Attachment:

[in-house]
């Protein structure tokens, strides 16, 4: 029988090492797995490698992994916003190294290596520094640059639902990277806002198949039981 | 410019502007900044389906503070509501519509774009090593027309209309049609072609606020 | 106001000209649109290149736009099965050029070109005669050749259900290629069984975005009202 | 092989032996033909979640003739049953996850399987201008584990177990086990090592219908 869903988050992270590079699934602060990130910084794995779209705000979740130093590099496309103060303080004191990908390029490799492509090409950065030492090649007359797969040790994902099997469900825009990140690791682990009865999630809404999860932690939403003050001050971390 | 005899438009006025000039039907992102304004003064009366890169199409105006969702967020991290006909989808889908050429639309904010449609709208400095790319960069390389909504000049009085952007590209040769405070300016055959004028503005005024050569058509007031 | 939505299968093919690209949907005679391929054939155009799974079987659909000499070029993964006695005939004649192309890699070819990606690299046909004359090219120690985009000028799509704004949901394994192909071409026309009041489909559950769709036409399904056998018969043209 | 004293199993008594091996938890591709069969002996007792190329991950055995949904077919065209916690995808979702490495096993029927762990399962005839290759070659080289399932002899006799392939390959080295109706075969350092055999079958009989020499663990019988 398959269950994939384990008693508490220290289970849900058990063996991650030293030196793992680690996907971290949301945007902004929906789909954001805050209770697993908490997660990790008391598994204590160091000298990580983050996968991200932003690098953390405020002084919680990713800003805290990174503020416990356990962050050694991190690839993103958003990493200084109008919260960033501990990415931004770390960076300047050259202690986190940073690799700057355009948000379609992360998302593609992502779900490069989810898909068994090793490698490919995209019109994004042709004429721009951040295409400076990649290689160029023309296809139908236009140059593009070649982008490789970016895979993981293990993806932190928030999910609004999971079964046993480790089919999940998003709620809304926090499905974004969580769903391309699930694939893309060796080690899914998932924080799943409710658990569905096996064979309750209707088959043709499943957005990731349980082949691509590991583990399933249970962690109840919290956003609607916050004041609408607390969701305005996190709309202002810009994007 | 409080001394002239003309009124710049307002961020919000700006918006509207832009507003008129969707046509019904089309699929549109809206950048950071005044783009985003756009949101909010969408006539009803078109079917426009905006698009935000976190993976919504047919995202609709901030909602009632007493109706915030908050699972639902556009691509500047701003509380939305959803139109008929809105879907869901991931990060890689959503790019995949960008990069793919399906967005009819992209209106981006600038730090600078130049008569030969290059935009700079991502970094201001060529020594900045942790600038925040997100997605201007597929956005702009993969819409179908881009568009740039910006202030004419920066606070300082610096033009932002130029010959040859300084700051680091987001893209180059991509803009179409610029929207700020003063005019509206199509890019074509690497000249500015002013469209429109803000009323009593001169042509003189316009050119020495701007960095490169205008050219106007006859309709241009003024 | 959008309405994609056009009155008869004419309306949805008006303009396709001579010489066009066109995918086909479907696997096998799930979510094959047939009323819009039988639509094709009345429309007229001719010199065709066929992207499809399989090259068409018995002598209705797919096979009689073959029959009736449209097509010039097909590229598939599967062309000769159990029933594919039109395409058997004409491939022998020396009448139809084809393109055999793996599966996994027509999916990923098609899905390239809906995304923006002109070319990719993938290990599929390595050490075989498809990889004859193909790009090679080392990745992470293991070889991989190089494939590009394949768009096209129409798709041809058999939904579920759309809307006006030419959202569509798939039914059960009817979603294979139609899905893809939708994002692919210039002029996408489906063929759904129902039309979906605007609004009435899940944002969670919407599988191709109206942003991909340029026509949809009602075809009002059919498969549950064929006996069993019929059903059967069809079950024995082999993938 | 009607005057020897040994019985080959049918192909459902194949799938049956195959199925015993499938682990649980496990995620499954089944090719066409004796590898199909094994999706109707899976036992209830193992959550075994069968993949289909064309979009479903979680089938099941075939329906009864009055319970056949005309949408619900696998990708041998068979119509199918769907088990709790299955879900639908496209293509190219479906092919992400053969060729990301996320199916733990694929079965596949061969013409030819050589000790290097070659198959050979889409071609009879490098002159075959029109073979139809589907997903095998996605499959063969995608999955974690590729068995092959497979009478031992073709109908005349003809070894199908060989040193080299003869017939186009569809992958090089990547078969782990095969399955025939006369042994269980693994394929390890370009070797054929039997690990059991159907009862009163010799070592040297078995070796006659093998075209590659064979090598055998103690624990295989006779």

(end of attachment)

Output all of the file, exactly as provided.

[in-house]
């Protein structure tokens, strides 16, 4: 029988090492797995490698992994916003190294290596520094640059639902990277806002198949039981 | 410019502007900044389906503070509501519509774009090593027309209309049609072609606020 | 106001000209649109290149736009099965050029070109005669050749259900290629069984975005009202 | 092989032996033909979640003739049953996850399987201008584990177990086990090592219908 869903988050992270590079699934602060990130910084794995779209705000979740130093590099496309103060303080004191990908390029490799492509090409950065030492090649007359797969040790994902099997469900825009990140690791682990009865999630809404999860932690939403003050001050971390 | 005899438009006025000039039907992102304004003064009366890169199409105006969702967020991290006909989808889908050429639309904010449609709208400095790319960069390389909504000049009085952007590209040769405070300016055959004028503005005024050569058509007031 | 939505299968093919690209949907005679391929054939155009799974079987659909000499070029993964006695005939004649192309890699070819990606690299046909004359090219120690985009000028799509704004949901394994192909071409026309009041489909559950769709036409399904056998018969043209 | 004293199993008594091996938890591709069969002996007792190329991950055995949904077919065209916690995808979702490495096993029927762990399962005839290759070659080289399932002899006799392939390959080295109706075969350092055999079958009989020499663990019988 398959269950994939384990008693508490220290289970849900058990063996991650030293030196793992680690996907971290949301945007902004929906789909954001805050209770697993908490997660990790008391598994204590160091000298990580983050996968991200932003690098953390405020002084919680990713800003805290990174503020416990356990962050050694991190690839993103958003990493200084109008919260960033501990990415931004770390960076300047050259202690986190940073690799700057355009948000379609992360998302593609992502779900490069989810898909068994090793490698490919995209019109994004042709004429721009951040295409400076990649290689160029023309296809139908236009140059593009070649982008490789970016895979993981293990993806932190928030999910609004999971079964046993480790089919999940998003709620809304926090499905974004969580769903391309699930694939893309060796080690899914998932924080799943409710658990569905096996064979309750209707088959043709499943957005990731349980082949691509590991583990399933249970962690109840919290956003609607916050004041609408607390969701305005996190709309202002810009994007 | 409080001394002239003309009124710049307002961020919000700006918006509207832009507003008129969707046509019904089309699929549109809206950048950071005044783009985003756009949101909010969408006539009803078109079917426009905006698009935000976190993976919504047919995202609709901030909602009632007493109706915030908050699972639902556009691509500047701003509380939305959803139109008929809105879907869901991931990060890689959503790019995949960008990069793919399906967005009819992209209106981006600038730090600078130049008569030969290059935009700079991502970094201001060529020594900045942790600038925040997100997605201007597929956005702009993969819409179908881009568009740039910006202030004419920066606070300082610096033009932002130029010959040859300084700051680091987001893209180059991509803009179409610029929207700020003063005019509206199509890019074509690497000249500015002013469209429109803000009323009593001169042509003189316009050119020495701007960095490169205008050219106007006859309709241009003024 | 959008309405994609056009009155008869004419309306949805008006303009396709001579010489066009066109995918086909479907696997096998799930979510094959047939009323819009039988639509094709009345429309007229001719010199065709066929992207499809399989090259068409018995002598209705797919096979009689073959029959009736449209097509010039097909590229598939599967062309000769159990029933594919039109395409058997004409491939022998020396009448139809084809393109055999793996599966996994027509999916990923098609899905390239809906995304923006002109070319990719993938290990599929390595050490075989498809990889004859193909790009090679080392990745992470293991070889991989190089494939590009394949768009096209129409798709041809058999939904579920759309809307006006030419959202569509798939039914059960009817979603294979139609899905893809939708994002692919210039002029996408489906063929759904129902039309979906605007609004009435899940944002969670919407599988191709109206942003991909340029026509949809009602075809009002059919498969549950064929006996069993019929059903059967069809079950024995082999993938 | 009607005057020897040994019985080959049918192909459902194949799938049956195959199925015993499938682990649980496990995620499954089944090719066409004796590898199909094994999706109707899976036992209830193992959550075994069968993949289909064309979009479903979680089938099941075939329906009864009055319970056949005309949408619900696998990708041998068979119509199918769907088990709790299955879900639908496209293509190219479906092919992400053969060729990301996320199916733990694929079965596949061969013409030819050589000790290097070659198959050979889409071609009879490098002159075959029109073979139809589907997903095998996605499959063969995608999955974690590729068995092959497979009478031992073709109908005349003809070894199908060989040193080299003869017939186009569809992958090089990547078969782990095969399955025939006369042994269980693994394929390890370009070797054929039997690990059991159907009862009163010799070592040297078995070796006659093998075209590659064979090598055998103690624990295989006779």